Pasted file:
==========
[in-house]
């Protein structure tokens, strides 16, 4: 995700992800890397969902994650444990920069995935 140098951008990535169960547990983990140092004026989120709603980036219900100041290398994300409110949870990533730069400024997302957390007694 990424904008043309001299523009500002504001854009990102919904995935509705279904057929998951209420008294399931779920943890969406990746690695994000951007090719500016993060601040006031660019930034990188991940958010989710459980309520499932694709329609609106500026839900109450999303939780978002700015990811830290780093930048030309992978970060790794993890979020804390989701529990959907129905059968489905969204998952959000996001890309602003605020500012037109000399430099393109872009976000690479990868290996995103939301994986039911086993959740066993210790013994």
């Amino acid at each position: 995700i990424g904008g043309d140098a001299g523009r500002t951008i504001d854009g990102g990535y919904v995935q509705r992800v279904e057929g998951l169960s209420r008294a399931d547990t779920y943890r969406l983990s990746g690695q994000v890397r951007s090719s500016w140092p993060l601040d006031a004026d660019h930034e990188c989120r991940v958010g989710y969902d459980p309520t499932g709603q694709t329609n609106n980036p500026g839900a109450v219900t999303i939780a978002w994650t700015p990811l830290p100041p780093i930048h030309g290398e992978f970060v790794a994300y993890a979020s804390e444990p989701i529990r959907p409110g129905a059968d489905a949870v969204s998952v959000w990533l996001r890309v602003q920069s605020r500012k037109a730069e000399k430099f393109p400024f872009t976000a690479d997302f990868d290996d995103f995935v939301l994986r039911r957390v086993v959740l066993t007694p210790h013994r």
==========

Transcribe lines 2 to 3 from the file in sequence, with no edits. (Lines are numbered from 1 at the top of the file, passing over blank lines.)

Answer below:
């Protein structure tokens, strides 16, 4: 995700992800890397969902994650444990920069995935 140098951008990535169960547990983990140092004026989120709603980036219900100041290398994300409110949870990533730069400024997302957390007694 990424904008043309001299523009500002504001854009990102919904995935509705279904057929998951209420008294399931779920943890969406990746690695994000951007090719500016993060601040006031660019930034990188991940958010989710459980309520499932694709329609609106500026839900109450999303939780978002700015990811830290780093930048030309992978970060790794993890979020804390989701529990959907129905059968489905969204998952959000996001890309602003605020500012037109000399430099393109872009976000690479990868290996995103939301994986039911086993959740066993210790013994």
């Amino acid at each position: 995700i990424g904008g043309d140098a001299g523009r500002t951008i504001d854009g990102g990535y919904v995935q509705r992800v279904e057929g998951l169960s209420r008294a399931d547990t779920y943890r969406l983990s990746g690695q994000v890397r951007s090719s500016w140092p993060l601040d006031a004026d660019h930034e990188c989120r991940v958010g989710y969902d459980p309520t499932g709603q694709t329609n609106n980036p500026g839900a109450v219900t999303i939780a978002w994650t700015p990811l830290p100041p780093i930048h030309g290398e992978f970060v790794a994300y993890a979020s804390e444990p989701i529990r959907p409110g129905a059968d489905a949870v969204s998952v959000w990533l996001r890309v602003q920069s605020r500012k037109a730069e000399k430099f393109p400024f872009t976000a690479d997302f990868d290996d995103f995935v939301l994986r039911r957390v086993v959740l066993t007694p210790h013994r």